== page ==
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FuturED 001 - David A. Kirby's POV
 

David A. Kirby’s POV

This interview is part of the collection called FuturED, that explores the relationship between education and futures study. We created a form to interview educators, academics, designers, and anyone who works in the field of design fiction, speculative design, critical design and so on.
The result is a mix of different visions, tools, methods, to teach how to think at the futures.

Dr. Kirby received his PhD in Molecular Evolutionary Genetics and he worked for several years as an Assistant Professor in American University’s Department of Biology. In 2001 he decided to leave bench science to explore the relationship between science, media, and the public. He now teaches courses on science communication, science fiction, and the history of science at the University of Manchester.

Nefula:

As Near Future Designers it’s not unusual for us to have difficulty to explain our job, because there isn’t yet a common perception of why and how the exploration of possible futures would be a profession.
For this we would like to issue a challenge to you today:
Can you explain to us what you do as you would explain it to your parents?

DK:

I’m an academic who studies the ways in which scientists, engineers and designers utilize fiction – fiction films, television shows, computer games and other types of fictional media – to instill desires in audiences, to see future technologies become actual technologies in real life. So I explore the role that fiction plays in crafting our visions of the future and how various individuals or groups try to use fictional media to influence or shape those futures.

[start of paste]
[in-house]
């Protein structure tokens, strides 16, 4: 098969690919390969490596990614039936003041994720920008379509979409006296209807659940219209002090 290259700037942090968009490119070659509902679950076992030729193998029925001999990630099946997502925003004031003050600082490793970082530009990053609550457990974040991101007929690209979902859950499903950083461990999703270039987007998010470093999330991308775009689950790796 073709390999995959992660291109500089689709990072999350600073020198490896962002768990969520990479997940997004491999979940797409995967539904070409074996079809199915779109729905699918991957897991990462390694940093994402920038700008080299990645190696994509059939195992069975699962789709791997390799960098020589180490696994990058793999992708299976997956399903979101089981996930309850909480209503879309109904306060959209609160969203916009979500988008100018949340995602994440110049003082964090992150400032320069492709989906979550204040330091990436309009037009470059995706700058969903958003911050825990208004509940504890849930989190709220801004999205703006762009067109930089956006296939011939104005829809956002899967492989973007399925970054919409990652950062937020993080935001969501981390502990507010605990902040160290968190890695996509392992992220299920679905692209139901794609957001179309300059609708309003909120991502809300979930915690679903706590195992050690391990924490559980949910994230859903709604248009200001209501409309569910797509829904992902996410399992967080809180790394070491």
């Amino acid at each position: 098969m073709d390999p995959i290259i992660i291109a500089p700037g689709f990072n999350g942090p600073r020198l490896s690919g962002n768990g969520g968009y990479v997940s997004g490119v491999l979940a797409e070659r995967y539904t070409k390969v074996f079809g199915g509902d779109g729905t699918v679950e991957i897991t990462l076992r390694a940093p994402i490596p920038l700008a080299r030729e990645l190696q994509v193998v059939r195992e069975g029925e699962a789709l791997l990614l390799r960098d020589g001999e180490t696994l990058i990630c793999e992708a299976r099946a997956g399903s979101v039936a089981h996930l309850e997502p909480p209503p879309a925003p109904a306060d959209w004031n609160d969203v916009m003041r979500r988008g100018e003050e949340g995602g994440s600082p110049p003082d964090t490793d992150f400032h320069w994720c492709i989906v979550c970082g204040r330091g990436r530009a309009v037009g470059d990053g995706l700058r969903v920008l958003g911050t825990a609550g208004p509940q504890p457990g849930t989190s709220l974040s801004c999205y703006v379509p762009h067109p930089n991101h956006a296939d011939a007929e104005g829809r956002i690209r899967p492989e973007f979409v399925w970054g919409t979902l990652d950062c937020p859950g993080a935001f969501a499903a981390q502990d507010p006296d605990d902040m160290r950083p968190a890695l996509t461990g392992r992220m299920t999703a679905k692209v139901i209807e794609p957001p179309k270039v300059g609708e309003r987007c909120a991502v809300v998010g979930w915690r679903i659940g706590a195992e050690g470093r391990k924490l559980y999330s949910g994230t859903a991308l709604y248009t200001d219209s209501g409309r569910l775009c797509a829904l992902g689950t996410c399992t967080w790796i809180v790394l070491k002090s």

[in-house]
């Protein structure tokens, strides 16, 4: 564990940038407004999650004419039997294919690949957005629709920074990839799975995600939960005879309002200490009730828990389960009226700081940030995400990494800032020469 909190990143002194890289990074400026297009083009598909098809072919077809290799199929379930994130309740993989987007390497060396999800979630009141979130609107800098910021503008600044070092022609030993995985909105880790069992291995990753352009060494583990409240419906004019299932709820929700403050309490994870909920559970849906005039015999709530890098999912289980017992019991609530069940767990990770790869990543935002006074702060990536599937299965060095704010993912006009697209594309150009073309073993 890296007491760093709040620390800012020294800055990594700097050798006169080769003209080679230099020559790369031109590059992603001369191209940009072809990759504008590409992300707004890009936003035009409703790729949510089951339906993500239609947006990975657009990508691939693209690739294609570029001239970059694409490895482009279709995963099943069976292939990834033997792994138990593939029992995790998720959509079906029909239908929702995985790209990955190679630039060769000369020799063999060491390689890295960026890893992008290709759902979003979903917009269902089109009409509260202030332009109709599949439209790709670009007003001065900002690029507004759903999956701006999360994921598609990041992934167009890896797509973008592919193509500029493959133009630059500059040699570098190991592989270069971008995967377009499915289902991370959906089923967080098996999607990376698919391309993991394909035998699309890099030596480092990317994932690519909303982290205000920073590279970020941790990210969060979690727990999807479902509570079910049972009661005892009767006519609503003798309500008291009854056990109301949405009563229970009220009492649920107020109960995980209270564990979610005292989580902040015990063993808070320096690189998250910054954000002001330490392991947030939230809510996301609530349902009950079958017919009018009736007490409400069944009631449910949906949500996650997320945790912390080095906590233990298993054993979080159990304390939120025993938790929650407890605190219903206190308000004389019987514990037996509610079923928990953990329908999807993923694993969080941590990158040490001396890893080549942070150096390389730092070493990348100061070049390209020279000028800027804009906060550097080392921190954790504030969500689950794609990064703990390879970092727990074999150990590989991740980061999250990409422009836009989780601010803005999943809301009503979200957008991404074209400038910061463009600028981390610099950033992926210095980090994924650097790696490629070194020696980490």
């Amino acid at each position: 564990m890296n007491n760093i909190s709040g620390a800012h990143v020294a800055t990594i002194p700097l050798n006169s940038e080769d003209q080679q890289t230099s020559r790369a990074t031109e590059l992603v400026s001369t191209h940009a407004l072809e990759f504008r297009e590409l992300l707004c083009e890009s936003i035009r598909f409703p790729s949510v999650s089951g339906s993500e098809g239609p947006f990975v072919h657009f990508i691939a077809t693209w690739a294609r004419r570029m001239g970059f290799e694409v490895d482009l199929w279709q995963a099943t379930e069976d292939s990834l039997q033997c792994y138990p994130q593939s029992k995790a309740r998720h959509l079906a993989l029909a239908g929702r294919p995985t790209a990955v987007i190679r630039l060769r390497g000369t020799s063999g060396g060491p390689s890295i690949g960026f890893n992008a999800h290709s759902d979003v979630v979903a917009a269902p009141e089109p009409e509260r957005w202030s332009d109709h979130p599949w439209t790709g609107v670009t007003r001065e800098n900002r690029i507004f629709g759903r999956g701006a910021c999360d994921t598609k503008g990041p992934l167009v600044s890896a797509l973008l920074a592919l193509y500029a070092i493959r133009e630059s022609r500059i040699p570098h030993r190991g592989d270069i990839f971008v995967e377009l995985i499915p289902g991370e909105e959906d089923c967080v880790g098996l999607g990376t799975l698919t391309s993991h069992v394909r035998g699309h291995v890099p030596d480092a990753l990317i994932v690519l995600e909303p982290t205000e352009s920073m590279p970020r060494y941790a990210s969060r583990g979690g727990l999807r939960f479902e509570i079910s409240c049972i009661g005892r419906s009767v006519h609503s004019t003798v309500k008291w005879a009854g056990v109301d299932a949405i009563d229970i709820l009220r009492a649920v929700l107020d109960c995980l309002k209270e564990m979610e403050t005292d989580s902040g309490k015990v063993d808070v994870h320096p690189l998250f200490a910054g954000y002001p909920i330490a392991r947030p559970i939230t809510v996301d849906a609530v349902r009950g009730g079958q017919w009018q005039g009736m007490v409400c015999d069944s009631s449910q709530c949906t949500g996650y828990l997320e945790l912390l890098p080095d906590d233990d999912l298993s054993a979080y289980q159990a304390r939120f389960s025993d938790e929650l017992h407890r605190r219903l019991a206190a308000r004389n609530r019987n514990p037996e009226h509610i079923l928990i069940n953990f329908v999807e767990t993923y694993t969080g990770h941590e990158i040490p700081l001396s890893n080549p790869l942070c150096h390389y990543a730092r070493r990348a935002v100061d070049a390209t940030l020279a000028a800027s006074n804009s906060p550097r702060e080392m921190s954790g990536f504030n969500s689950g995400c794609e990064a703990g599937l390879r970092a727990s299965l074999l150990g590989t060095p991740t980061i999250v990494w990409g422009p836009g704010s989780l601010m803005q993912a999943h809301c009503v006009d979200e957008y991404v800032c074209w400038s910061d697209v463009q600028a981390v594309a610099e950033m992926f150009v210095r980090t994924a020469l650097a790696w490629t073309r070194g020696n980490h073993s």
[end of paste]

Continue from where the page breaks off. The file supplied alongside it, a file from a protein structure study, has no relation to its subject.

Nefula:

Today Future is a hot topic. Why, in your opinion? How do you relate to future? Why do people talk about future instead of futures, plural?

DK:

Certainly the future is a hot topic today, but the future has been a hot topic for a long time.
One of my favorite quotes about the future actually comes from Ed Wood’s 1959 film Plan 9 from Outer Space. It’s widely considered one of the worst films ever made, but it opens with some narration from the famous TV futurist The Amazing Criswell who says:
“We are all interested in the future, for that is where you and I are going to spend the rest of our lives.”
It sounds really ridiculous because it has this ambition to sound profound, to be a big pronouncement.
But if you think about it, you can actually see what he is really try to get at: we care about the future because we will be living in that future. What happens in the future is going to impact our lives, so we should do what we can to have a positive impact on this future. And I think it’s also the case of why we think about the future rather than futures. Because as humans we are constantly thinking in selfish terms. The future is “my future” not necessarily the future that anyone else will be living in. So I think that just because of the nature of the ways in which humans think, we think about a solitary notion of “the future” rather all the potential futures that could be out there.

Nefula:

Future is a complex matter, involving culture, technology, psychology, anthropology, complex dynamics and a whole lot of other things.
What does it mean to study and research the future and, connecting with the previous question, what does it mean to “teach” how to study and research the future? How do you do it?

DK: